True experiment requirements

C

ceperras

Guest
#1
I know this is more of a R&D question, but it is for a statistics class.

If subjects are randomized to 1 of 4 groups, none of which is a control group, is it still a true experiment? I'm trying to distinguish between a true experiment and a quasi-experiment and need to know if the presence of a control groups is a necessity for a true experiment (rather than just typical).

THANK YOU!
 

Dragan

Super Moderator
#2
I know this is more of a R&D question, but it is for a statistics class.

If subjects are randomized to 1 of 4 groups, none of which is a control group, is it still a true experiment? I'm trying to distinguish between a true experiment and a quasi-experiment and need to know if the presence of a control groups is a necessity for a true experiment (rather than just typical).

THANK YOU!

Essentially, the difference between an experimental design and a quasi-experimental design is that the latter lacks randomization. Thus, even though there is no control group per se, given your example, it's still considered to be an experimental design - because subjects were randomly assigned to the various treatment levels (or groups).
 
C

ceperras

Guest
#3
Follow-up

Thank you, Dragan! That helped immensely. I have one further question along the same line.

Say there is an experiment with four conditions. Each subject is exposed to each condition but the order of exposure is randomized. Even though participants are not randomized to one of the four groups, is this considered a "true experiment"?

Thank you!
 

Dragan

Super Moderator
#4
Thank you, Dragan! That helped immensely. I have one further question along the same line.

Say there is an experiment with four conditions. Each subject is exposed to each condition but the order of exposure is randomized. Even though participants are not randomized to one of the four groups, is this considered a "true experiment"?

Thank you!

Yes.

Look, what you're describing is a basic repeated measures experimental design.

Let me provide an example to (perhaps) help.

Suppose I have random sample of N subjects.

And, each of the N subjects is exposed to the following 4 treatment conditions (exposure to temprature): -30 degrees below freezing, -10 degrees below freezing, +10 degrees above freezing, +30 degrees above freezing....Mkay.

Now, the dependent variable is the measure of Pulse Rate on each of the N subjects.

All that is needed is to assume (classicly) that the N subjects observations are independent, normally distributed, and the variance-covariance matrix is equal (sphericity) accross the 4 treatment conditions.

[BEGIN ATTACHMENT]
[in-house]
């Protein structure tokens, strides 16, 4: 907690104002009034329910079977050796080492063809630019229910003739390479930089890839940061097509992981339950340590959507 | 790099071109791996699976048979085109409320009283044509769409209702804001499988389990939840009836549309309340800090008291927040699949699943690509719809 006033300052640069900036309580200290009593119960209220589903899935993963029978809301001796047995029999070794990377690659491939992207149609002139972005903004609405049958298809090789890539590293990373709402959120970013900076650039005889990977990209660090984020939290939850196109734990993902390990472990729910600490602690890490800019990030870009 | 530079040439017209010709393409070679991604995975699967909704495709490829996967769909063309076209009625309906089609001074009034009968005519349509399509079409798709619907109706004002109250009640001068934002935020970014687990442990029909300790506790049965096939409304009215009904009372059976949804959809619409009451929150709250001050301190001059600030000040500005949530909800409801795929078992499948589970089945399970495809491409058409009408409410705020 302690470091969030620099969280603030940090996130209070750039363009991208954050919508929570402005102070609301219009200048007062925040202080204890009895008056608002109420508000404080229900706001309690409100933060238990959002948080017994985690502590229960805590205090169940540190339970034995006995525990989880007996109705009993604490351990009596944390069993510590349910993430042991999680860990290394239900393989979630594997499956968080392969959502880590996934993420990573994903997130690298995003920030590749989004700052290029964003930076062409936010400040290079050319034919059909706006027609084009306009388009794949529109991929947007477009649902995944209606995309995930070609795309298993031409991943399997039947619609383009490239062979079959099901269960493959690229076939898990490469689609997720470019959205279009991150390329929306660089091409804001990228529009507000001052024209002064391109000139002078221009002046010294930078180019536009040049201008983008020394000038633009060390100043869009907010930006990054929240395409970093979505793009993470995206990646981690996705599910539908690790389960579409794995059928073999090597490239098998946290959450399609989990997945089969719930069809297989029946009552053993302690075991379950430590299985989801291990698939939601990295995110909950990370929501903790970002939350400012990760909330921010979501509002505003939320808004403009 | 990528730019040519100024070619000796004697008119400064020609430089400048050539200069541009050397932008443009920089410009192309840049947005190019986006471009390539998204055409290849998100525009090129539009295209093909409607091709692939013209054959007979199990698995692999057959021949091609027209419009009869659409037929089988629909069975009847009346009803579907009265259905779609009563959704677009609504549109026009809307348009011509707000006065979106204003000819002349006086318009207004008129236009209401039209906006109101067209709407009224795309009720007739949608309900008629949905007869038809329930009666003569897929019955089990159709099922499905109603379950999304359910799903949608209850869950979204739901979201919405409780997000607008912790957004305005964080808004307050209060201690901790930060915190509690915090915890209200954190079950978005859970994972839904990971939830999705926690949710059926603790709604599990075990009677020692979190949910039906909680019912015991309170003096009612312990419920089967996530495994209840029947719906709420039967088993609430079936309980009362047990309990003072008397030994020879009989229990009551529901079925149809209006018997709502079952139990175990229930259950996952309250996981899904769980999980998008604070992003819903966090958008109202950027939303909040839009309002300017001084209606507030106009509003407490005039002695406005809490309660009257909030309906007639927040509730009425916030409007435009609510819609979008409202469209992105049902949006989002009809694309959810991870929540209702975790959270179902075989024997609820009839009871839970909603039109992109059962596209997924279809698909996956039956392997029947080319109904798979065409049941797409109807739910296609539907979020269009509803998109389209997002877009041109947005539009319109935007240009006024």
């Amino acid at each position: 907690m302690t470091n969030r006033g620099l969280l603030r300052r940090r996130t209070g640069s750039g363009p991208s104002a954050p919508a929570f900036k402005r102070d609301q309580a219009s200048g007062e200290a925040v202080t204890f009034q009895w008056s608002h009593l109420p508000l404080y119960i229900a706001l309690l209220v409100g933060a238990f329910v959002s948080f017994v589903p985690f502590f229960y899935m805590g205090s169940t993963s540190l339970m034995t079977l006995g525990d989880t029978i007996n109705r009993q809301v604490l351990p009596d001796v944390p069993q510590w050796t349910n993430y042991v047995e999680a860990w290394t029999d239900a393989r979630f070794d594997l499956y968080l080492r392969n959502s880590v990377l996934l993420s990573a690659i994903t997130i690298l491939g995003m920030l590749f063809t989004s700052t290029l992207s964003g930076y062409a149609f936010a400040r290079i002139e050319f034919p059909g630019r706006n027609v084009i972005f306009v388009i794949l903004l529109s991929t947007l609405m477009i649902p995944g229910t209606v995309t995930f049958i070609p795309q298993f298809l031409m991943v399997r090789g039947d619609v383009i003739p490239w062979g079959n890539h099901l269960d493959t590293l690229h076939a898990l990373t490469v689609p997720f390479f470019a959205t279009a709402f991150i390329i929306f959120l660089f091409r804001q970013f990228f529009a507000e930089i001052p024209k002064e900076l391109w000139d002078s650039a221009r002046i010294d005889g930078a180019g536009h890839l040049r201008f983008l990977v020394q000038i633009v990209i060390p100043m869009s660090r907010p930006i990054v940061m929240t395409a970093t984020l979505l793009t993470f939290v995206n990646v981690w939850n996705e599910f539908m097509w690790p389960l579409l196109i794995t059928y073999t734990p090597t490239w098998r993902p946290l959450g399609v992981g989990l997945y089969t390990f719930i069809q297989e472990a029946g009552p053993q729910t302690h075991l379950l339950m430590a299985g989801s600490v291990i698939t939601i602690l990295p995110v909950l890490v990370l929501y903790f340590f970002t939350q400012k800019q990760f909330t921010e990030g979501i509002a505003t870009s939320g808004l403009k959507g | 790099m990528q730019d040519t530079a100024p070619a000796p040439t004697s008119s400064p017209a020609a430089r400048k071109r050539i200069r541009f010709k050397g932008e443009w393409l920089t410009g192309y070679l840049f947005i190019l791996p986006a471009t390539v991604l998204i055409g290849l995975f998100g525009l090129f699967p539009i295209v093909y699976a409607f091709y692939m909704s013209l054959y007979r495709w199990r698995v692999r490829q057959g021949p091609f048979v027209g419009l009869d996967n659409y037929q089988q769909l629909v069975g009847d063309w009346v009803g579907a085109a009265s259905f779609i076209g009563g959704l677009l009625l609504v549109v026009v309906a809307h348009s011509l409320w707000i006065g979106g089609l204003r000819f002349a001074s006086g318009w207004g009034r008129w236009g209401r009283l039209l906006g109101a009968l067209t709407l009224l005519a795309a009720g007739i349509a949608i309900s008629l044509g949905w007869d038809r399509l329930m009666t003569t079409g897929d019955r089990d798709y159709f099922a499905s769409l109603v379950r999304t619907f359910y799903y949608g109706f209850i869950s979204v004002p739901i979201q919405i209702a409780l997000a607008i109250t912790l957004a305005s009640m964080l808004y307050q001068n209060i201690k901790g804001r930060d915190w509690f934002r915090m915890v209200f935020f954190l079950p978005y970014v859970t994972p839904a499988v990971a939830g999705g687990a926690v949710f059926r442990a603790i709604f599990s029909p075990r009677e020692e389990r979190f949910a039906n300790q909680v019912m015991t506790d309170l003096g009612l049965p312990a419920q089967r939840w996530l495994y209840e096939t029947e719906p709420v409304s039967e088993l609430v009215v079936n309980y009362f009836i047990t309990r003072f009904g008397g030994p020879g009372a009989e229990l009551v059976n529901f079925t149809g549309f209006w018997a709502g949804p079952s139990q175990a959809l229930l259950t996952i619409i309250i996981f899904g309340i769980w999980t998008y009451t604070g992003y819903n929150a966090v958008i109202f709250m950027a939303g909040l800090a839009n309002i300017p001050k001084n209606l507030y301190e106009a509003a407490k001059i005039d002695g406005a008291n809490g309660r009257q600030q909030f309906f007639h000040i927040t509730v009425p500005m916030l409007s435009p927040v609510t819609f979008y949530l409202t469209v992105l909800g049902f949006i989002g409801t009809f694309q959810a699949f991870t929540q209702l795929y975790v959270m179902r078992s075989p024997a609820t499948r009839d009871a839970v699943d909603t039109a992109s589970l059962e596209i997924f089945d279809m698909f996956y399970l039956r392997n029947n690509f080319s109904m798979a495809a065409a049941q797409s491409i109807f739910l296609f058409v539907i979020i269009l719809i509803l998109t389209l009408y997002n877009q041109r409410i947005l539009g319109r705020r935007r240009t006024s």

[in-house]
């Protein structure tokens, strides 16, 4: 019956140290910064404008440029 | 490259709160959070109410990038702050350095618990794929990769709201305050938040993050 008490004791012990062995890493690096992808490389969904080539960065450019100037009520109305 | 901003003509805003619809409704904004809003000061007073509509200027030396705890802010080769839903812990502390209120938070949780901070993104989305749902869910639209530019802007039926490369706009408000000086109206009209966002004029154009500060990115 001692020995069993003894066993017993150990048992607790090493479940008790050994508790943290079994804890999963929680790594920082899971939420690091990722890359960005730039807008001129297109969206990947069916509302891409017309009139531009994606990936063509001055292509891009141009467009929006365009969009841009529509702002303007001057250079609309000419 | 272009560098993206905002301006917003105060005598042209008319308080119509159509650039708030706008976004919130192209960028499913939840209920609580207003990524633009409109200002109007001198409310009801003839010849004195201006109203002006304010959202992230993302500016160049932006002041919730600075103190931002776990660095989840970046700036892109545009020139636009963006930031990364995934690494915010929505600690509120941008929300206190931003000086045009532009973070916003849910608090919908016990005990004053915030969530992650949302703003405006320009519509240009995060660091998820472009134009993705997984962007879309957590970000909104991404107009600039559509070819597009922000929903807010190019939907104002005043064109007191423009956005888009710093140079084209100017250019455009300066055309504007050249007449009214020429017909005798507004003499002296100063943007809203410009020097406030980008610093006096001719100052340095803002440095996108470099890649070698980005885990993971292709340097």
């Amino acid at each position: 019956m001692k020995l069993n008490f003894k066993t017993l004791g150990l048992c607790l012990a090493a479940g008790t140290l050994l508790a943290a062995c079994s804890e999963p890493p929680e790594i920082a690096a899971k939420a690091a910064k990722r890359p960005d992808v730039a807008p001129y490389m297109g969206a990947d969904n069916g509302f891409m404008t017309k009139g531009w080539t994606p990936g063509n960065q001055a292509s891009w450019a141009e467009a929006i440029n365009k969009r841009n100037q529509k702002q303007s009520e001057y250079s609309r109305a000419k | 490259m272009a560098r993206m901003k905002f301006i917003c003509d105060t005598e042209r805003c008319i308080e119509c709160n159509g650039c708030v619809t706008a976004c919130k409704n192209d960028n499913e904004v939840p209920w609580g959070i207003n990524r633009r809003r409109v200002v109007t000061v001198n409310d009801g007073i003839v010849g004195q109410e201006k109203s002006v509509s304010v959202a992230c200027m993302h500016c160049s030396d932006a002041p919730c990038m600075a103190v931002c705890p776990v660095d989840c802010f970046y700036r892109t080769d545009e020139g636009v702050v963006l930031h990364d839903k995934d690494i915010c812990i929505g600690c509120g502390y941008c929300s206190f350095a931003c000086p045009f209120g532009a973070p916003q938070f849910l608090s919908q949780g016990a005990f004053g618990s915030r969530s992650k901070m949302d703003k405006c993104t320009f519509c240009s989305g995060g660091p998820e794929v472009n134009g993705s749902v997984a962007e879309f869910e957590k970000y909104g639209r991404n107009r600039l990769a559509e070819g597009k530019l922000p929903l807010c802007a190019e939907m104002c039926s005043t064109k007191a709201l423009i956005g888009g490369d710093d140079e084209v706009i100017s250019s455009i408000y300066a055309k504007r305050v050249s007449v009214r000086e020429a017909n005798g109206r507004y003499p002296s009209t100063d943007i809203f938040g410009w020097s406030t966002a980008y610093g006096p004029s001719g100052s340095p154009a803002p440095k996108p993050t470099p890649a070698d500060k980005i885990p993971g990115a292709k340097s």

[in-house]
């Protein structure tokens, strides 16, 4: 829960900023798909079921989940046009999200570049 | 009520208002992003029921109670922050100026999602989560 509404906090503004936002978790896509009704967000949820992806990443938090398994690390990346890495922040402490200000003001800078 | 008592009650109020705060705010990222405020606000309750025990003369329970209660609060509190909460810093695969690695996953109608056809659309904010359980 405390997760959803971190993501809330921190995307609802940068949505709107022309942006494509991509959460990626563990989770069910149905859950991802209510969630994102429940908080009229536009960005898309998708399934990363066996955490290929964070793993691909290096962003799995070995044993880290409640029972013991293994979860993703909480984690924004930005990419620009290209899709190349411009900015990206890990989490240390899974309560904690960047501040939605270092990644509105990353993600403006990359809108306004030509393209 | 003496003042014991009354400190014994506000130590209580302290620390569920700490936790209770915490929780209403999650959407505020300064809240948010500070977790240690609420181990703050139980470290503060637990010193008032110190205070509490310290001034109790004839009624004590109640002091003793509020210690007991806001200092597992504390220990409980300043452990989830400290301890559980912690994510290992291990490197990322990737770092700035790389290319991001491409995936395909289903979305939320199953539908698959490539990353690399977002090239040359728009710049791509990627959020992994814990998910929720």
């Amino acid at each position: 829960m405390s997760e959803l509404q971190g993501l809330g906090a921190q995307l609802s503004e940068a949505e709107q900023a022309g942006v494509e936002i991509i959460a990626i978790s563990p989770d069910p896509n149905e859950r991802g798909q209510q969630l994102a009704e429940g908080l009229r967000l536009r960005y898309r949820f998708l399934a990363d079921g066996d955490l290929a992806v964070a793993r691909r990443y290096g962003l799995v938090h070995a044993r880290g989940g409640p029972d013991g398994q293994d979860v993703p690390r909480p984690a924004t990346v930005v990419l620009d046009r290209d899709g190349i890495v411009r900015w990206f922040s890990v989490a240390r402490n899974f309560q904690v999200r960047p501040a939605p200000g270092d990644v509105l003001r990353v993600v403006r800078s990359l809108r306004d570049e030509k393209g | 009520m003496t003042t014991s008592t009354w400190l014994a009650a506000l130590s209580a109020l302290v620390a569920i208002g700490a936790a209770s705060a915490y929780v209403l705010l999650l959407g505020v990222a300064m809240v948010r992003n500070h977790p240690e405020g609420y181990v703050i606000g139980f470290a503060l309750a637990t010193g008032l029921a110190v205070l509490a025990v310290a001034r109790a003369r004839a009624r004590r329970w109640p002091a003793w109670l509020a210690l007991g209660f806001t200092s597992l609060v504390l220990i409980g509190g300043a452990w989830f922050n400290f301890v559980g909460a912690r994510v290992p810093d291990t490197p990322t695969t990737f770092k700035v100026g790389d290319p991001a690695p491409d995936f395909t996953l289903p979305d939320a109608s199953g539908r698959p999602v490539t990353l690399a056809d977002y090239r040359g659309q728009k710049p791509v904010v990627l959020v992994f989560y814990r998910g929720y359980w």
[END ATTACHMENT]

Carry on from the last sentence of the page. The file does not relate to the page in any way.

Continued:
If this is not enough, then you might want to provide some more specific details.
 
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C

ceperras

Guest
#5
true randomized experiment - example provided

Thank you so much. You have been so helpful to me! I see what you are saying but have a further concern regarding the importance of the order. If you don't mind, I will paste below an example from a study with all the relevant study information. Would you consider this a true randomized experiment?

Each participant heard three cross-species adoption stories, each of which was followed by a series of questions about the offspring, including its inheritance of properties, kindhood, and the effect of a blood transfusion. To familiarize children with the format of this task, the experimenter first told them a warm-up story, explaining, “A baby deer grew up with other deer in the forest. When the baby is all grown up, will it drink water or coffee? Will the baby be brown or green?”

Each of the three cross-species adoption stories involved a baby animal that had been separated from its birth parent and raised exclusively by an adoptive parent from a different species. These stories involved the following species pairs: turtle–toad, cow–pig, and pigeon–turkey. For each participant, the animal serving as the birth parent was assigned randomly.

Participants were asked explicitly to judge the kindhood of the offspring: “Now that the baby is all grown up, what kind of animal is it? Point out the kind of animal the baby grew up to be” [drawings of the two parent animals are shown].

Next, the experimenter introduced the blood transfusion scenario, saying, "When the baby was growing up, it became sick. A doctor came and, with a needle, took out all of the old blood that the baby got from its mother [the drawing of the birth parent is shown] when it was born. The doctor then went to the animal that was taking care of the baby [the drawing of the adoptive parent is shown] and took some of its blood to give to the baby. So the baby got all new blood like the blood of the pig."

The experimenter then asked, “Now that the baby is all grown up, what kind of animal is it? Point out the kind of animal the baby grew up to be” [drawings of the birth and adoptive parents are shown].

Each participant completed this procedure for all three cross-species pairs.


In this situation, comparisons are not being made between the different species pairs, so does the random assignment make this a true randomized experiment?

Thank you again for taking the time to help me!!!! I appreciate it more than I can express!
 
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